Mar 9, 2010 (CIDRAP News) – European countries won't likely experience another wave of pandemic H1N1 influenza cases this spring and summer, though the virus will probably continue to circulate and be the region's dominant strain for the next flu season, the European Centre for Disease Prevention and Control (ECDC) said today.
The agency made the predictions in an 18-page risk-assessment report designed to help countries adjust their vaccine and flu-response strategies over the coming months. However, the ECDC warned that the outlook could change if there are "significant unrecognized uninfected populations" or if the pandemic virus changes to become more transmissible.
The ECDC based its predictions on advice from influenza experts, findings from the few serologic studies that have been done, events during previous pandemics, and mathematical modeling work that attempts to estimate the number of people that have already been infected or have some immunity.
Though over time all pandemics ease and the virus becomes the dominant seasonal strain, history shows the transition can happen quickly, such as in 1957, or take about two seasons, as for the 1918 and 1968 pandemics, the report notes.
It says the extent of transmission in European countries has been difficult to determine. So far, there have been few published serologic studies. One of the first large-scale serologic studies of the pandemic virus was conducted by researchers from England's Health Protection Agency, who found that one in three children were infected in hard-hit areas, 10 times higher than surveillance estimates.
The autumn-winter pandemic flu wave seemed to spread across Europe roughly from west to east and from north to south, similar to the interpandemic pattern, the report said. Though flu barometers have declined in most countries, low-level transmission and deaths continue to occur.
Looking back at Europe's experience with past pandemics, the report says the region has seen similarities between the current pandemic and the 1957 H2N2 outbreak, such as school-based transmission and the focus on younger age-groups. In the latter pandemic, however, Europe experienced a single wave with a late rise in deaths that seemed to result from cardiovascular events in older people who were sick with the flu.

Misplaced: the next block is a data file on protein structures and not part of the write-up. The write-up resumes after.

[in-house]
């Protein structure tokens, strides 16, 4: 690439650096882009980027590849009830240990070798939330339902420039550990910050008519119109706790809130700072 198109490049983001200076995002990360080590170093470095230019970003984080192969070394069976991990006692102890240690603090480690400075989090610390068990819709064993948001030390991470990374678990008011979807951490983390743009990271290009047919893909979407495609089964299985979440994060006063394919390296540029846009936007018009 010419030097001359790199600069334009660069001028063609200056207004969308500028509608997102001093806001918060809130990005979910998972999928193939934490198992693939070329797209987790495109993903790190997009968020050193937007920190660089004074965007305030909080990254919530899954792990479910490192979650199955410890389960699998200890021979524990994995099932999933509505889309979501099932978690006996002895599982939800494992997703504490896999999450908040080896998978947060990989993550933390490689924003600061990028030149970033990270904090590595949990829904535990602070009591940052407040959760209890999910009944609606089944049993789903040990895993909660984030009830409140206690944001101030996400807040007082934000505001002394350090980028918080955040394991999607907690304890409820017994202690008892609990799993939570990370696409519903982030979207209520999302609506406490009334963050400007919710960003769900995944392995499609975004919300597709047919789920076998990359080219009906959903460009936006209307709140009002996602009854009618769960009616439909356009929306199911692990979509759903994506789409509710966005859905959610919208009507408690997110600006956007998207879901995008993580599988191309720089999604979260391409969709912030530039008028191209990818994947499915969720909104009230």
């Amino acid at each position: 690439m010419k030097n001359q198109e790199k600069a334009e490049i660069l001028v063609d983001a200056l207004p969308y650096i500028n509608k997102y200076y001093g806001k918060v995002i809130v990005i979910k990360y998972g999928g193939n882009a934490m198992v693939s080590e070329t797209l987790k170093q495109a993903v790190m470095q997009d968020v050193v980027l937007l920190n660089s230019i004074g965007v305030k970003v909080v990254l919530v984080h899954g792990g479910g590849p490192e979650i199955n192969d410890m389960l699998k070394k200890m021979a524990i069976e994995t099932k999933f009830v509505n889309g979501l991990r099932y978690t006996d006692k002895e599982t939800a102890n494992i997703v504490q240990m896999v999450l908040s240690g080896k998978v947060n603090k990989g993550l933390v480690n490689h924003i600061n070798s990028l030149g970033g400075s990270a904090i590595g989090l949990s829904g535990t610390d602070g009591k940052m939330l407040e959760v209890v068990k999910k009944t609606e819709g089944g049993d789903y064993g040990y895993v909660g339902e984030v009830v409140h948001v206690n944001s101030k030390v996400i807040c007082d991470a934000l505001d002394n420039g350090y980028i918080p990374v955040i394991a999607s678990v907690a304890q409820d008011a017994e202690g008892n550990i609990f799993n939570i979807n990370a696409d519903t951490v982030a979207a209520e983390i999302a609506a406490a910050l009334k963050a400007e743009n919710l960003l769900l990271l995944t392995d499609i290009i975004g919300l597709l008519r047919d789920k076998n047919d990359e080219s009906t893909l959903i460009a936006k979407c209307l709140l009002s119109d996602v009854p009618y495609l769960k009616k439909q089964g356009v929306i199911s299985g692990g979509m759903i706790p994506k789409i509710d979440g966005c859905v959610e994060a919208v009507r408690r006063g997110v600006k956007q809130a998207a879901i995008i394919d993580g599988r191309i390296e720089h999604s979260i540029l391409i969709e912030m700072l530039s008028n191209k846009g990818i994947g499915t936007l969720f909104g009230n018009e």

During the 1968 pandemic, which involved an H3N2 strain, data increasingly suggest that in Europe the virus became more transmissible during the first and second winters. "This seems to have been due to a real change in the virus rather than to the fact that the virus circulating during the first winter was a blend of the new pandemic virus and the preceding seasonal A (H2N2) virus," the authors wrote.
The big question now is whether there will be enough susceptible people to sustain transmission, given the observed low transmissibility of the pandemic H1N1 virus, the report says. Transmission will depend on how many people have pre-existing immunity, how many have already been infected, and how many have been immunized. Though the European Medicines Agency is gathering vaccination information from member states, some countries rolled out the pandemic vaccine so quickly that immunization records may be sparse or slow to be tabulated.
However, early indications, such as the absence of a major resurgence in most of Europe through January, suggest that there aren't enough susceptible people to sustain large-scale transmission, the ECDC says. Modeling estimates for the United Kingdom suggest that the probability of another flu wave in the spring or summer is very low, but the ECDC experts emphasize that that prediction might not apply to other countries and that there may be populations in the European Union that have been relatively unaffected by pandemic virus transmission so far.
German experts have estimated that the country would need to reach an immunity threshold of 29% to 38% to prevent continued pandemic flu transmission, the report says. Modeling calculations suggest Germany has reached an immunity level of 25%, which is close to the threshold.
Given the low-level transmission and that the pandemic virus is likely to dominate the next flu season, the ECDC experts recommend that EU citizens receive the pandemic vaccine if it is offered to them. They also recommend that children, pregnant women, and those with underlying medical conditions be vaccinated, because they are still at risk for flu complications.
In the meanwhile, the group recommends that EU countries continue clinical and virologic surveillance, conduct high-quality seroprevalence studies, and review and revise their risk groups. The report also advises countries to strengthen surveillance for severe respiratory infections and deaths and determine if any patterns are seen in specific age-groups.
Countries should consider adjusting risk estimates for their own citizens and examine flu mortality patterns by age-group and risk factors, the report says. In particular, it suggests determining H1N1 mortality in different age and risk groups and comparing it with seasonal flu mortality using measures such as years of potential life lost.
Mar 9 ECDC risk assessment
Jan 21 CIDRAP News story "Serologic study finds H1N1 infections surged past official estimates"